My initial response to this record was one of mild dismay, the songs seemed perversely stained with sonics, particularly discordant guitar and one wondered if Wilco’s main man Jeff Tweedy really had take one left turn too many. Eventually though over time the more sense the record made until almost the whole record made sense. Almost.
Tweedy’s history is well documented from his days in Alt Country pioneers Uncle Tupelo till the surprise Wilco hit album Hotel Yankee Foxtrot which eerily connected with post 911 sentiments in the USA despite being written before the horrific event. This new record again recruited Jim O’Rourke on a playing and recording side, the avant garde boy wonder taking time out from his stint in Sonic Youth to assist. The effect overall is a different ,more challenging but ultimately more rewarding record than it’s predecessor.
As for the production itself I think it is exceptional, very controlled dynamic and full, the bass digs deep and the acoustic instruments breathe well, the subtle effects are handled with aplomb and it never gets in the way of the music even when the music gets in the way of itself. Tweedy recently stated if you played all his songs back to back on acoustic guitar they wouldn’t sound that different and yet each Wilco album sounds re mark ably different in essence and this clearly has moments where deconstruction is on his mind.
The opening track At Least That’s What You Said highlights the shift in Wilco’s sound, a whispering Tweedy vocal over piano is shattered by a rock staccato break and then Tweedy’s first distorted guitar solo, it’s clear his intent is to convey emotion with sound as much as with lyrics indeed the guitar break that initially seems too distorted, too edgy finally settles in your brain and becomes a key element of the song.
Hell Is Chrome follows, a piano and organ driven number, Tweedy delivers a very Lennonesque vocal on the “come with me” line, a melodic and darkly soulful song.Spiders (Kidsmoke) is ten minutes of speedy percussive grooving cut up with another staccato break that is reminiscent of the opener until Tweedy’s paranoid tale really pulls itself apart in the final two minutes.
The album has a very non-symmetrical feel in terms of running order and the next seven tracks are much less challenging on the whole and more conventional in structure and composition.
Muzzle Of Bees is closer to their country roots but is underpinned by some delicate and lovely piano; indeed it’s a feature of the simpler songs on the album that the arrangements feature subtle complexities. Hummingbird reveals Tweedy’s knack for constructing mood changes and melody and echoes the pop sensibilities of both Brian Wilson and Beatles with a dash of his oblique lyrics, the song has a viola led coda.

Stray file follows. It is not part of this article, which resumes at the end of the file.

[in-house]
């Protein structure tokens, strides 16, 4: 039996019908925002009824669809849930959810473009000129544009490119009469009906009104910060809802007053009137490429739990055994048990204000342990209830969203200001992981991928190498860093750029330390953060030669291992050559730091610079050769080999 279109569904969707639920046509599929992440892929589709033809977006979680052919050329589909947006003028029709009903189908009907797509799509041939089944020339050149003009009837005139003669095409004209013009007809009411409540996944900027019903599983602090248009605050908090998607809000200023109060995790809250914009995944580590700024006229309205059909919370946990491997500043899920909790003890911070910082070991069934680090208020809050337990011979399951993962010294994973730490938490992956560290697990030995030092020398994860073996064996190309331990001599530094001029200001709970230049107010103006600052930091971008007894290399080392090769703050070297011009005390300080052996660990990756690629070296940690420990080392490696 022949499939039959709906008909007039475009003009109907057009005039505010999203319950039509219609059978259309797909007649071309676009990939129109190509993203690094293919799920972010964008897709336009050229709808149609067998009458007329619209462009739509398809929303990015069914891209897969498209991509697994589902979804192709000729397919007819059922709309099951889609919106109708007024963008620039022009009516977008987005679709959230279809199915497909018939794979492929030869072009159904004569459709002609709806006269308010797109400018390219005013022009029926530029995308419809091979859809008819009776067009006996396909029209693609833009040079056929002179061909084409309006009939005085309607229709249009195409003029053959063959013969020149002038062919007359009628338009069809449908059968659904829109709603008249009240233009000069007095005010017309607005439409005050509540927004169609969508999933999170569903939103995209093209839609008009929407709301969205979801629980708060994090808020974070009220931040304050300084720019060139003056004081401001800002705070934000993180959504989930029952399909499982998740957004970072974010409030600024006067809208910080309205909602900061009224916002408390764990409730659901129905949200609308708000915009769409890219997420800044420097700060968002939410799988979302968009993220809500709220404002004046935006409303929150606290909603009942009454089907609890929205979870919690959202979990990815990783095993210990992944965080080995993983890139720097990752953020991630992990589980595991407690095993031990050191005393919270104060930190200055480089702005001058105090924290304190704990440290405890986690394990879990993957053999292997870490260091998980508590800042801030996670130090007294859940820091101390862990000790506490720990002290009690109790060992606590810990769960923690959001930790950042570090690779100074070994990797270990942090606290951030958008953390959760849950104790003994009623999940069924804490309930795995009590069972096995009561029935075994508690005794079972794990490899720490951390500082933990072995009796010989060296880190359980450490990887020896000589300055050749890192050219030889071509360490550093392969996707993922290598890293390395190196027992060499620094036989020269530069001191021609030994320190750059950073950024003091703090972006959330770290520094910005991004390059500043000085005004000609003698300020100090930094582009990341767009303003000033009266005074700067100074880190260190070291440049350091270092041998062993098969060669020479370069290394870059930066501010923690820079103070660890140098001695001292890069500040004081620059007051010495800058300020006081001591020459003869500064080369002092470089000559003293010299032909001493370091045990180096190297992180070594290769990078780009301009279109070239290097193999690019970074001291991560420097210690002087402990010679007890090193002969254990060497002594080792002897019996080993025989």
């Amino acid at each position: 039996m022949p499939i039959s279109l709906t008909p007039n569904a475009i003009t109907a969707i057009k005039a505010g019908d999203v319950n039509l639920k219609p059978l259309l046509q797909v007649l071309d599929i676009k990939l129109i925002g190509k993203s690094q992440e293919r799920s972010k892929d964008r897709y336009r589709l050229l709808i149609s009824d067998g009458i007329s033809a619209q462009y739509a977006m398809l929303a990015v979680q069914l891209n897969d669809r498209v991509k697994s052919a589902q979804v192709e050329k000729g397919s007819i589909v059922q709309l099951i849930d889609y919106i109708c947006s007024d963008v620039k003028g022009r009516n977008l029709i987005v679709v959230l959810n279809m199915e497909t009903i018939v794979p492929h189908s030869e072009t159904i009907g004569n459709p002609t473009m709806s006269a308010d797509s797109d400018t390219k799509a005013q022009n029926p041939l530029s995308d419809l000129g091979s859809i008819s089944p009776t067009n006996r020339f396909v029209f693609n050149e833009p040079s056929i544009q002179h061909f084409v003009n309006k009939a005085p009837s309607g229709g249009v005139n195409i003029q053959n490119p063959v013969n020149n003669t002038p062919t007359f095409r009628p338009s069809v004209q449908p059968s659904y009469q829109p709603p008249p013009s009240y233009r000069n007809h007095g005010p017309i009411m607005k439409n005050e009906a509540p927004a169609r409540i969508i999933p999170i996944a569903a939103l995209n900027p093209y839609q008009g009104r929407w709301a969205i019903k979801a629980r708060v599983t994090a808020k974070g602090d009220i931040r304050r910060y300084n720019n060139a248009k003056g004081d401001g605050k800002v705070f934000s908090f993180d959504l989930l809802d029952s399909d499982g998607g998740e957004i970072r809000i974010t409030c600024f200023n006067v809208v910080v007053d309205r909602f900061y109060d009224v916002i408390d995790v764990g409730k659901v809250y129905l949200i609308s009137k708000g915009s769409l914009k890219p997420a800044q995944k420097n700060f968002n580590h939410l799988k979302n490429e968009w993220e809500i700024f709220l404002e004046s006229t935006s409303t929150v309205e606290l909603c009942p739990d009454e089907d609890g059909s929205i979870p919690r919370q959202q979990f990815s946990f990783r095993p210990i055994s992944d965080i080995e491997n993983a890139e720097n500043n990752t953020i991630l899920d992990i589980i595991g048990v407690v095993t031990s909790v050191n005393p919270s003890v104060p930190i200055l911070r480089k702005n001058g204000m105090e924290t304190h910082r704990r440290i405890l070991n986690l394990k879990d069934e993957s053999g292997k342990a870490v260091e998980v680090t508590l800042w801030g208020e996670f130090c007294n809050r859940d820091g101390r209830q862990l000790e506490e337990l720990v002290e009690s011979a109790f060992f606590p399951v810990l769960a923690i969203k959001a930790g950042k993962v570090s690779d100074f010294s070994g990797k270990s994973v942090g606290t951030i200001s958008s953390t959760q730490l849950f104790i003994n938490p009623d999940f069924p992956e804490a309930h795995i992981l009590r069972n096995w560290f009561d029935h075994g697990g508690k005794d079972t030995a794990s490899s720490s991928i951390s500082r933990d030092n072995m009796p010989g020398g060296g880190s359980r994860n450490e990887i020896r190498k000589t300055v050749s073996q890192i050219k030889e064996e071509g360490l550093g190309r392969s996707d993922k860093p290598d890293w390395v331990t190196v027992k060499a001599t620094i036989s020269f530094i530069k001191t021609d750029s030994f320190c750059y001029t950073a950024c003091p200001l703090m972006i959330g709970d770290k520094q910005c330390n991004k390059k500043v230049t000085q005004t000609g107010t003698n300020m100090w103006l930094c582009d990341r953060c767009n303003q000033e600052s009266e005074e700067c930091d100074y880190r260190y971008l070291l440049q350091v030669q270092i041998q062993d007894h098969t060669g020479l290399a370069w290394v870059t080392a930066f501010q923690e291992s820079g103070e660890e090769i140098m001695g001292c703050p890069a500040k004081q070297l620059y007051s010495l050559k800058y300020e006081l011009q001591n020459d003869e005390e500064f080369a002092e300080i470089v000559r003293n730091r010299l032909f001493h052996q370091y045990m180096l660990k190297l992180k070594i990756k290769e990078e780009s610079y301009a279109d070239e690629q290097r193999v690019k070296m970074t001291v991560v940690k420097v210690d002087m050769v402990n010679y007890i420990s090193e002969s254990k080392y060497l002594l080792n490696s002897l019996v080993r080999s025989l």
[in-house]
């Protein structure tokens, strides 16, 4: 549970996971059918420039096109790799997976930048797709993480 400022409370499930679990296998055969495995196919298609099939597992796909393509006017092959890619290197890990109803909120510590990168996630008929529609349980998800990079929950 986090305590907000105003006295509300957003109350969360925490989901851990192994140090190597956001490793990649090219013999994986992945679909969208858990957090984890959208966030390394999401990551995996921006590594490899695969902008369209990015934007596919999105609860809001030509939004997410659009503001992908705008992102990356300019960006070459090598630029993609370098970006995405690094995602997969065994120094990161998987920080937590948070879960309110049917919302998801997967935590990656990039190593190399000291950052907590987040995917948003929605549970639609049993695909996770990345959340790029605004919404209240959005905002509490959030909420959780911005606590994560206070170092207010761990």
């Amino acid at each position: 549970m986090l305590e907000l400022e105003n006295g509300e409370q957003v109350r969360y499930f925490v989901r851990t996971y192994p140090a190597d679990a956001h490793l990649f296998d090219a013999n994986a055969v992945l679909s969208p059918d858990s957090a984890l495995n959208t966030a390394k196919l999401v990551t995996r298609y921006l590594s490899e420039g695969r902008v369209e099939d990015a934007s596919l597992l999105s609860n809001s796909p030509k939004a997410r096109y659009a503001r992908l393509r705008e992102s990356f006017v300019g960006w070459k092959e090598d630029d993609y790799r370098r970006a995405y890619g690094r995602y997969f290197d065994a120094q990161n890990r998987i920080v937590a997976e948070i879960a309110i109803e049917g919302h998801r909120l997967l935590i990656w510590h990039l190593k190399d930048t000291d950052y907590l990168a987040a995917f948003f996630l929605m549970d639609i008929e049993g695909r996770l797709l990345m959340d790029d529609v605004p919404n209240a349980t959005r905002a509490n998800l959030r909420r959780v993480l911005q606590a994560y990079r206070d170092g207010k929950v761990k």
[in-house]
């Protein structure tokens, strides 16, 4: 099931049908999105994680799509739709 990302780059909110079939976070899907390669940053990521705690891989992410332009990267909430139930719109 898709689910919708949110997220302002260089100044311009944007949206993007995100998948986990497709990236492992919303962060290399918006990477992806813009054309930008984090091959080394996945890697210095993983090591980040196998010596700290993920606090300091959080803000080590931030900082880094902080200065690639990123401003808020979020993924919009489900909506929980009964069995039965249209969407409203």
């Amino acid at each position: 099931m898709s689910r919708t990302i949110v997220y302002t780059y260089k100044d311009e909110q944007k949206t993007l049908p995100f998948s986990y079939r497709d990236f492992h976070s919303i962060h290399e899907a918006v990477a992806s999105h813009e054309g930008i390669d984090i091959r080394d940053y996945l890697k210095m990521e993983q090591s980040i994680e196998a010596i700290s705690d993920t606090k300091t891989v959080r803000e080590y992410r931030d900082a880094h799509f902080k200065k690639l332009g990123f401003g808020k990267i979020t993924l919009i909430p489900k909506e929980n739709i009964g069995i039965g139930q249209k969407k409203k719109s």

Handshake Drugs is a brilliant mid-paced affair which features a tale from the dark side of town.The next three songs show the more tuneful ,lightweight aspect of Wilco albeit in different styles the slow Wishful Thinking is a little sugary as the odd song of their can be, Company In My Back works well and the Punk Pop of I’m A Wheel has a charm that carries it off.
Lyrically the album finds Tweedy for the most part in dark places, a tad cynical, sometimes paranoid it would be easy to deduct his inspiration came from his then addiction to pain killers as a result of a long term migraine problem.
Whilst the record sounds troubled at times with relationship problems and fear of the modern world, it is not overwrought, the lyrics sometimes impenetrable due to their slight nature indicate whispered hints rather than painful howls and he has a crafty touch of making seemingly abstract constructed phrases sound just right in the context of the music.The best example would be Theologians a rant against man made religious constraints where the simple lyrics evoke a resolute defiant and surviving spirit, set against the albums strongest tune it is the highlight of the record.
The final cut The Late Greats adds some levity to proceedings with its ironic take on the modern music business or the pretensions of artists depending on how you read the song.It’s clearly intentional as a bookend because despite this probably being my favourite Wilco record it does have some serious flaws.
Spiders is arguably three minutes too long and the derailing of the song is too painful for my ears however it is the 15 minute Less Than You Think that is the albums most controversial moment. A nice enough song for the first 4 minutes or so the following 11 minutes is an electronic drone, whilst I listen to a lot of Electronica, in this context, on this record it doesn’t work, yes it is ghostly but it reeks of aimless indulgence.
This is also a record slightly less than the sum of its parts, it doesn’t quite flow as an album and arguably editing both the more extreme and lightweight material might have made it a more focused listen.However picking a few tracks at random strangely contradicts this view as song after song comes across strongly, the result is a desire to sit through the whole record, work that out.
This is a challenging listen on some tracks, on others the impact is obvious and eventually it opens itself up to indicate whatever hype surrounds Wilco, it is for the most part justified.If you open your mind and persevere it’s a record full of rewarding songs and successful sounds and will rightfully been seen as one of 2004’s most important and best releases.
© Ben Campbell
The record is pressed on a double 180grm LP set by nonesuch. Its housed in a gatefold album with inner picture paper sleeves although the artwok itself is quite minimal. Its believed to be an all analog/ue recording and mastering and sounds simply stunning.